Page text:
Saturday, September 19, 2009

The demographics of social networks (specifically Myspace)

While the above video may be one of the most articulate demographic mappings of the social networks that I've ever seen (even though it's a bit dated), there is some very good academic research being conducted on social networks.

danah boyd (@zephoria) is well know for her work researching social media and the activities of youth online; at the Personal Democracy Forum in New York this past summer, she gave this talk which created a ton of buzz.

"The Not-So-Hidden Politics of Class Online" discussed how online networks are subject to the same logic of homophily as offline networks and communities (homophily = tendency of individuals to associate and bond with similar others).

boyd touched on the social divisions that occurred as Myspace experienced a major exodus of its wealthier, more educated white users who left for the land of Facebook:
What happened was modern day "white flight." Whites were more likely to leave or choose Facebook. The educated were more likely to leave or choose Facebook. Those from the suburbs were more likely to leave or choose Facebook. Those who deserted MySpace did so by "choice" but their decision to do so was wrapped up in their connections to others, in their belief that a more peaceful, quiet, less-public space would be more idyllic.
Researchers out of Harvard recently looked at a dataset of 100,000 Myspace users and mirror Boyd's "white flight" findings; they reported that Myspace users...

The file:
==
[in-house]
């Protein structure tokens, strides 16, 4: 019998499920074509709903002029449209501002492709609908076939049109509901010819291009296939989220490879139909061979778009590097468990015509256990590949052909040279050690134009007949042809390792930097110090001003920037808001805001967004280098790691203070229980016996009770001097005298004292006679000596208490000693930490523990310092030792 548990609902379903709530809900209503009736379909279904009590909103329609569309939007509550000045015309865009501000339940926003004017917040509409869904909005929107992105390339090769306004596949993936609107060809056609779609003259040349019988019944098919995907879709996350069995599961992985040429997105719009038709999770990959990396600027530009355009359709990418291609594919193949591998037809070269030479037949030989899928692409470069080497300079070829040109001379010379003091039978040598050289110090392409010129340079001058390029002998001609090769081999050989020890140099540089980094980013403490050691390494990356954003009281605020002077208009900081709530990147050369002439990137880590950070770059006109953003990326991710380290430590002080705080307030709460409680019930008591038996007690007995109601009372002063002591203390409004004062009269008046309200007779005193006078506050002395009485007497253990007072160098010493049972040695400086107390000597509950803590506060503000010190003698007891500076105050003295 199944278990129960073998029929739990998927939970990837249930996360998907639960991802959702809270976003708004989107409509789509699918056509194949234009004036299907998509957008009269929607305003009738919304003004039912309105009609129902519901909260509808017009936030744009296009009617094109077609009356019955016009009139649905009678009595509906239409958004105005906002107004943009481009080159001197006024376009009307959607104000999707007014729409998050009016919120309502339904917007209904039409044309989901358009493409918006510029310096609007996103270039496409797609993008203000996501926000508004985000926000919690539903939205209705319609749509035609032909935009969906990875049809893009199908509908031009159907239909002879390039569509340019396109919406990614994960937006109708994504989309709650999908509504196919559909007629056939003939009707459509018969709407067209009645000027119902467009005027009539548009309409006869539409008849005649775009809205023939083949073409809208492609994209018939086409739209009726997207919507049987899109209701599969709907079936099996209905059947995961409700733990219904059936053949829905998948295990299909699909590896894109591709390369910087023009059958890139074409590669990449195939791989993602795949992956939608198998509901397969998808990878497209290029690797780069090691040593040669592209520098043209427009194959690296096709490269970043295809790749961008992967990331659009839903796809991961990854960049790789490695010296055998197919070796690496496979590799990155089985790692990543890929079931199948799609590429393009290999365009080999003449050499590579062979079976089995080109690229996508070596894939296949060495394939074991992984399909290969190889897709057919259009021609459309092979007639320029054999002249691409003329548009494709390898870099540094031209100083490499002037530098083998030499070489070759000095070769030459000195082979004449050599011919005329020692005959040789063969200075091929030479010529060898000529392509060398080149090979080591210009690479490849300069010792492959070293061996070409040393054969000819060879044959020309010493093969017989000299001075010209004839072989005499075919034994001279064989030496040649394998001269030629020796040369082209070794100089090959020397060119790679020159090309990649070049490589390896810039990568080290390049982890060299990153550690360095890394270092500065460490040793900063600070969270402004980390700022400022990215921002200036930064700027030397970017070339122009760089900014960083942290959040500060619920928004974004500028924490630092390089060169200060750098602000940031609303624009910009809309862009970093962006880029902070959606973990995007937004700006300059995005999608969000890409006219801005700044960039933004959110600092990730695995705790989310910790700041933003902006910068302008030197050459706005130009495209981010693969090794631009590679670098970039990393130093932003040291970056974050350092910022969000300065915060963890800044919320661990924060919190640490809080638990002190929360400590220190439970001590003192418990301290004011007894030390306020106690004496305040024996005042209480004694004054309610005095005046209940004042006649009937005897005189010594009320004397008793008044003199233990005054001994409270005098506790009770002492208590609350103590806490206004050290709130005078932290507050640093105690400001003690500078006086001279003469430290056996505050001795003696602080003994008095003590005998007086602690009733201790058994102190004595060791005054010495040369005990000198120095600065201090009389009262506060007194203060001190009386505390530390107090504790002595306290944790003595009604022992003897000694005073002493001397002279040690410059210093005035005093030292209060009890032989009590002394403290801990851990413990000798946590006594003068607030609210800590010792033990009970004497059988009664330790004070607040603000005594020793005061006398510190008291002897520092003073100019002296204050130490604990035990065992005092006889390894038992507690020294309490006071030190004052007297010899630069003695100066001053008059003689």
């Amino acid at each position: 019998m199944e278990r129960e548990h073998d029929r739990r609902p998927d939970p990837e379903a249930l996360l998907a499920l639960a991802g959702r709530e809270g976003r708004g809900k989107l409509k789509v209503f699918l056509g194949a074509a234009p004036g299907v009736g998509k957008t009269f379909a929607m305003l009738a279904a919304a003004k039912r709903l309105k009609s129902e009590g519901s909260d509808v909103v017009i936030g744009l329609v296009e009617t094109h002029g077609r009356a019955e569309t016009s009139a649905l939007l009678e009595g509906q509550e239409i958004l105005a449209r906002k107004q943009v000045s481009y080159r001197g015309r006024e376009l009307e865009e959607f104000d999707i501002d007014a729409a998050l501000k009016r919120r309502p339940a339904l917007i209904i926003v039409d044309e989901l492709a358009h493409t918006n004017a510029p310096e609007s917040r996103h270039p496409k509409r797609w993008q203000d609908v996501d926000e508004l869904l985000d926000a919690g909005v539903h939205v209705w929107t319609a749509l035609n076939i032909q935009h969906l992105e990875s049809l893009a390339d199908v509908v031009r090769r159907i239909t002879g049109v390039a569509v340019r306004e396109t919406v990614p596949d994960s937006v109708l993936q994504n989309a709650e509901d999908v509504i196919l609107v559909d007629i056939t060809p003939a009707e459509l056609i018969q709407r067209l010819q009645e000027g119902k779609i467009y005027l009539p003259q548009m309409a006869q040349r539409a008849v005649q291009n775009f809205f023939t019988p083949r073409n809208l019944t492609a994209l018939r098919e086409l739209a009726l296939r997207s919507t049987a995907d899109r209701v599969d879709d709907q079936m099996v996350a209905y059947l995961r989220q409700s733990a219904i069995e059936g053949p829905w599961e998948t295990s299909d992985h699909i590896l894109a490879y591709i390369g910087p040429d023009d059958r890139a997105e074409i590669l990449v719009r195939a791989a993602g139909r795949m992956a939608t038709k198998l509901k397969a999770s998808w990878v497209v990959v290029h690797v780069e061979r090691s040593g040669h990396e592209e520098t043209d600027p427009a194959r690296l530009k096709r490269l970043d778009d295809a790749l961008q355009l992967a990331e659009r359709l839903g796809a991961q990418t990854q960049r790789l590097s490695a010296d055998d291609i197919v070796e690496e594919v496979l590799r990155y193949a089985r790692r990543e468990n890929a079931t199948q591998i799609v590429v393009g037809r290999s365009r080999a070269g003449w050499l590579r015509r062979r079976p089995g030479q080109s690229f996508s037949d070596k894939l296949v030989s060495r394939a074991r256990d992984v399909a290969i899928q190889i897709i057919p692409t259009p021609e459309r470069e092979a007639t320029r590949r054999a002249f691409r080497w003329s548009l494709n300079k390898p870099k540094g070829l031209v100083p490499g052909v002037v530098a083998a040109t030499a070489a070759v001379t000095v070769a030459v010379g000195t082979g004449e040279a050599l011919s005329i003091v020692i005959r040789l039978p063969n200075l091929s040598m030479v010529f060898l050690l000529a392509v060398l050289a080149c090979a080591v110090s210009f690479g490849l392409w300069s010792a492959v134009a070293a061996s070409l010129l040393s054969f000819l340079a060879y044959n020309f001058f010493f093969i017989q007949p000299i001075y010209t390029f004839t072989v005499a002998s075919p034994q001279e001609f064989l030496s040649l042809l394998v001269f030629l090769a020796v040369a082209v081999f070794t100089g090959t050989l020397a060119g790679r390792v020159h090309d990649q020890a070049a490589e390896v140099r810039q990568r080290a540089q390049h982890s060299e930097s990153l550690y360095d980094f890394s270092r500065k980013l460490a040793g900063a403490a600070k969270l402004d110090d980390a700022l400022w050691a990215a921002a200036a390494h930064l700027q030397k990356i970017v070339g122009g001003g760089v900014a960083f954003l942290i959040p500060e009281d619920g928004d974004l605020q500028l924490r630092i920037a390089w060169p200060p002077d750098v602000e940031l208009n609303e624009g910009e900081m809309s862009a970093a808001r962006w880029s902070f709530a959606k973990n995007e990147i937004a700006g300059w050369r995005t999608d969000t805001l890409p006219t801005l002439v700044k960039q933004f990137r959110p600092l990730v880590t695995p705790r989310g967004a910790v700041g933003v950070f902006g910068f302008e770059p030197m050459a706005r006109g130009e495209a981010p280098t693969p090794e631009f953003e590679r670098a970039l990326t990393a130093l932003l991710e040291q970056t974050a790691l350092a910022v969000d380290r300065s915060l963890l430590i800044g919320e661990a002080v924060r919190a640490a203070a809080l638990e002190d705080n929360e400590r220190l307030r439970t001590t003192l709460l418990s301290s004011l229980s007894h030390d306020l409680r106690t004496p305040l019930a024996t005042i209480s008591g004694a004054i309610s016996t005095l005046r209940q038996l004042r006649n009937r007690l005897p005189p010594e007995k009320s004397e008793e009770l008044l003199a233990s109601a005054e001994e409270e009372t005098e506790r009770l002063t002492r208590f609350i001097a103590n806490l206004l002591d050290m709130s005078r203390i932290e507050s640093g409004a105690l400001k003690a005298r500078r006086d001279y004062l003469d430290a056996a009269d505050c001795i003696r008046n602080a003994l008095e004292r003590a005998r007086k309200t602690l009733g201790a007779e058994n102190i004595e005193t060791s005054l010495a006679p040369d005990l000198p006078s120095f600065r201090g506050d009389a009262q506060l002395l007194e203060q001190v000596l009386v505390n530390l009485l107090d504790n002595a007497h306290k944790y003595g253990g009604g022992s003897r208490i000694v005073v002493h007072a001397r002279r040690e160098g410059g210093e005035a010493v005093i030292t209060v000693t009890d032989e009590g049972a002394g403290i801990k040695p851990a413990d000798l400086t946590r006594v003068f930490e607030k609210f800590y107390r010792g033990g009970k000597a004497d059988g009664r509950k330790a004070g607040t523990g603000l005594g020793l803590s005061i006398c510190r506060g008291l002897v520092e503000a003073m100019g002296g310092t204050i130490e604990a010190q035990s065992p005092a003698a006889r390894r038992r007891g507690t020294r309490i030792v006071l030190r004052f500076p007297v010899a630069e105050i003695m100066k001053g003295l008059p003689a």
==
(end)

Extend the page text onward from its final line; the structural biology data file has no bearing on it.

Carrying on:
...populate smaller cities and communities in the south and central parts of the country. Piskorski rattles off some MySpace hotspots: "Alabama, Arkansas, West Virginia, Oklahoma, Kentucky, Florida."

They aren't in Dallas but they are in Fort Worth. Not in Miami but in Tampa. They're in California, but in cities like Fresno. In other words, not anywhere near the media hubs (except Atlanta) and far away from those elite opinion-makers in coastal urban areas.

Exploring the web site, I'm realizing how important it is to understand that Myspace is a non-random collection of voters and constituents who may have fundamentally different political sensibilities - as well as aesthetic sensibilities - as the people who spend their time in Facebook (or any other social network for that matter).

It seems like it would be useful keeping this in mind for organizational interests attempting to brand and execute their respective campaigns online.


The other thing that came to mind was @planetmoney's recent podcast MySpace Was Born Of Total Ignorance, which is pretty awesome.

They talk about how creators of Myspace - who came out of the Hollywood/internet porn scene - wanted to create a nightclub atmosphere online.

Hearing about the thinking and experiences of the sites founders, the podcast helps make sense of why Myspace would attract different kinds of folks than the Ivy-League-generated Facebook.


Related stuff:
-Short interview w/ Global Voices' Ethan Zuckerman (@EthanZ) on homophily
-Stealing Myspace (Book by author interviewed on mentioned Planet Money podcast)

No comments:

Post a Comment